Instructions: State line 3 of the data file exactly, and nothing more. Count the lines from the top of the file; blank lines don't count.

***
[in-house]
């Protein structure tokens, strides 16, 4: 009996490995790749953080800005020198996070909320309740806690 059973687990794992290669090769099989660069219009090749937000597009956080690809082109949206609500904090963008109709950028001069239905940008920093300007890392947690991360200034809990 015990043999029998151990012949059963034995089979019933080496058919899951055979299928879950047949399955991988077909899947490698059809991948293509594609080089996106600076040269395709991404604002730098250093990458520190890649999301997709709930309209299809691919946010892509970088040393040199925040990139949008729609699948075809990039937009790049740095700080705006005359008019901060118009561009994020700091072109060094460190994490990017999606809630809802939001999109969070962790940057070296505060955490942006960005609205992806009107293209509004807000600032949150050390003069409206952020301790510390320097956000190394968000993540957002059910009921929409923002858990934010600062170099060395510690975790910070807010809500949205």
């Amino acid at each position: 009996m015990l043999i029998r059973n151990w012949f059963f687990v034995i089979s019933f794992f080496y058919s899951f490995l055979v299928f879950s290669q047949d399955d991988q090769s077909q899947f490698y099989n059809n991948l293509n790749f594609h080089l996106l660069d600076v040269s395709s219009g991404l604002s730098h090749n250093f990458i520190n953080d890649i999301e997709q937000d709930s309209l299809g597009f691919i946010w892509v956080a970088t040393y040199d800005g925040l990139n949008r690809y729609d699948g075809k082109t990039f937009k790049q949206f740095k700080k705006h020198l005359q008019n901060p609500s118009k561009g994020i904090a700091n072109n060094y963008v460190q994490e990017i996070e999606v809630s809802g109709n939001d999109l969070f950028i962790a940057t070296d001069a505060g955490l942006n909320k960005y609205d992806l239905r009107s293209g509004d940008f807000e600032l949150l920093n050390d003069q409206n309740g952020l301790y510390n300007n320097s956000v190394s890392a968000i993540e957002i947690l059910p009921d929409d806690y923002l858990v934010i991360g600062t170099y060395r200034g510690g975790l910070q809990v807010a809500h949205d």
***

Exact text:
């Amino acid at each position: 009996m015990l043999i029998r059973n151990w012949f059963f687990v034995i089979s019933f794992f080496y058919s899951f490995l055979v299928f879950s290669q047949d399955d991988q090769s077909q899947f490698y099989n059809n991948l293509n790749f594609h080089l996106l660069d600076v040269s395709s219009g991404l604002s730098h090749n250093f990458i520190n953080d890649i999301e997709q937000d709930s309209l299809g597009f691919i946010w892509v956080a970088t040393y040199d800005g925040l990139n949008r690809y729609d699948g075809k082109t990039f937009k790049q949206f740095k700080k705006h020198l005359q008019n901060p609500s118009k561009g994020i904090a700091n072109n060094y963008v460190q994490e990017i996070e999606v809630s809802g109709n939001d999109l969070f950028i962790a940057t070296d001069a505060g955490l942006n909320k960005y609205d992806l239905r009107s293209g509004d940008f807000e600032l949150l920093n050390d003069q409206n309740g952020l301790y510390n300007n320097s956000v190394s890392a968000i993540e957002i947690l059910p009921d929409d806690y923002l858990v934010i991360g600062t170099y060395r200034g510690g975790l910070q809990v807010a809500h949205d």